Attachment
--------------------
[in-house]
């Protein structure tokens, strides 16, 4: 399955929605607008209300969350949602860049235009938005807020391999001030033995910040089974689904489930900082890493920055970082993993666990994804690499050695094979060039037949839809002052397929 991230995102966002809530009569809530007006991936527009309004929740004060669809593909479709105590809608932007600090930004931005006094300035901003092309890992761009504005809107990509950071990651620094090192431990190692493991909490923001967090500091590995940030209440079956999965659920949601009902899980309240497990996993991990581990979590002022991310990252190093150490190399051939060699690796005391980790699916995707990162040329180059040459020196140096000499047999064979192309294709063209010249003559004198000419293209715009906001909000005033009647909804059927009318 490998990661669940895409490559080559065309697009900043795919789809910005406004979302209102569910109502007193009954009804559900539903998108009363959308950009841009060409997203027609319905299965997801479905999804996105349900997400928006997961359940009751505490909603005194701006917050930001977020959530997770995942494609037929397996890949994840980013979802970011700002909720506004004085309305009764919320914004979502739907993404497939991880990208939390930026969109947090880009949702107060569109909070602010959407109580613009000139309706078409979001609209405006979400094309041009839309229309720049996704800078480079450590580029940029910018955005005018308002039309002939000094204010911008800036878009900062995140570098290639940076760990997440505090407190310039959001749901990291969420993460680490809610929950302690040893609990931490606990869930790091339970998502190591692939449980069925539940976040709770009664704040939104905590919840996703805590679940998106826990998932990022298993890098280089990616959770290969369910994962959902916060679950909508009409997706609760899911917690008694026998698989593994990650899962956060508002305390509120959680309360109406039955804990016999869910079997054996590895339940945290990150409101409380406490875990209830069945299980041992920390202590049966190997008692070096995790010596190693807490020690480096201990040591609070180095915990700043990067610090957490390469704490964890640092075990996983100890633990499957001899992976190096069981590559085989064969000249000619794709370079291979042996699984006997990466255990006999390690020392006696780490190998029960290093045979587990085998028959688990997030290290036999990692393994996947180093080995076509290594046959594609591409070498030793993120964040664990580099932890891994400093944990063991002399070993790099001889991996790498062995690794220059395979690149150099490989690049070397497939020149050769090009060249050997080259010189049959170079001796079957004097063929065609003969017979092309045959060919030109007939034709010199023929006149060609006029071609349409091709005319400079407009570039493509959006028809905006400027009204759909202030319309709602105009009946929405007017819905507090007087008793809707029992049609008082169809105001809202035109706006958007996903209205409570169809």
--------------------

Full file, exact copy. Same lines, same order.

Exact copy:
[in-house]
């Protein structure tokens, strides 16, 4: 399955929605607008209300969350949602860049235009938005807020391999001030033995910040089974689904489930900082890493920055970082993993666990994804690499050695094979060039037949839809002052397929 991230995102966002809530009569809530007006991936527009309004929740004060669809593909479709105590809608932007600090930004931005006094300035901003092309890992761009504005809107990509950071990651620094090192431990190692493991909490923001967090500091590995940030209440079956999965659920949601009902899980309240497990996993991990581990979590002022991310990252190093150490190399051939060699690796005391980790699916995707990162040329180059040459020196140096000499047999064979192309294709063209010249003559004198000419293209715009906001909000005033009647909804059927009318 490998990661669940895409490559080559065309697009900043795919789809910005406004979302209102569910109502007193009954009804559900539903998108009363959308950009841009060409997203027609319905299965997801479905999804996105349900997400928006997961359940009751505490909603005194701006917050930001977020959530997770995942494609037929397996890949994840980013979802970011700002909720506004004085309305009764919320914004979502739907993404497939991880990208939390930026969109947090880009949702107060569109909070602010959407109580613009000139309706078409979001609209405006979400094309041009839309229309720049996704800078480079450590580029940029910018955005005018308002039309002939000094204010911008800036878009900062995140570098290639940076760990997440505090407190310039959001749901990291969420993460680490809610929950302690040893609990931490606990869930790091339970998502190591692939449980069925539940976040709770009664704040939104905590919840996703805590679940998106826990998932990022298993890098280089990616959770290969369910994962959902916060679950909508009409997706609760899911917690008694026998698989593994990650899962956060508002305390509120959680309360109406039955804990016999869910079997054996590895339940945290990150409101409380406490875990209830069945299980041992920390202590049966190997008692070096995790010596190693807490020690480096201990040591609070180095915990700043990067610090957490390469704490964890640092075990996983100890633990499957001899992976190096069981590559085989064969000249000619794709370079291979042996699984006997990466255990006999390690020392006696780490190998029960290093045979587990085998028959688990997030290290036999990692393994996947180093080995076509290594046959594609591409070498030793993120964040664990580099932890891994400093944990063991002399070993790099001889991996790498062995690794220059395979690149150099490989690049070397497939020149050769090009060249050997080259010189049959170079001796079957004097063929065609003969017979092309045959060919030109007939034709010199023929006149060609006029071609349409091709005319400079407009570039493509959006028809905006400027009204759909202030319309709602105009009946929405007017819905507090007087008793809707029992049609008082169809105001809202035109706006958007996903209205409570169809």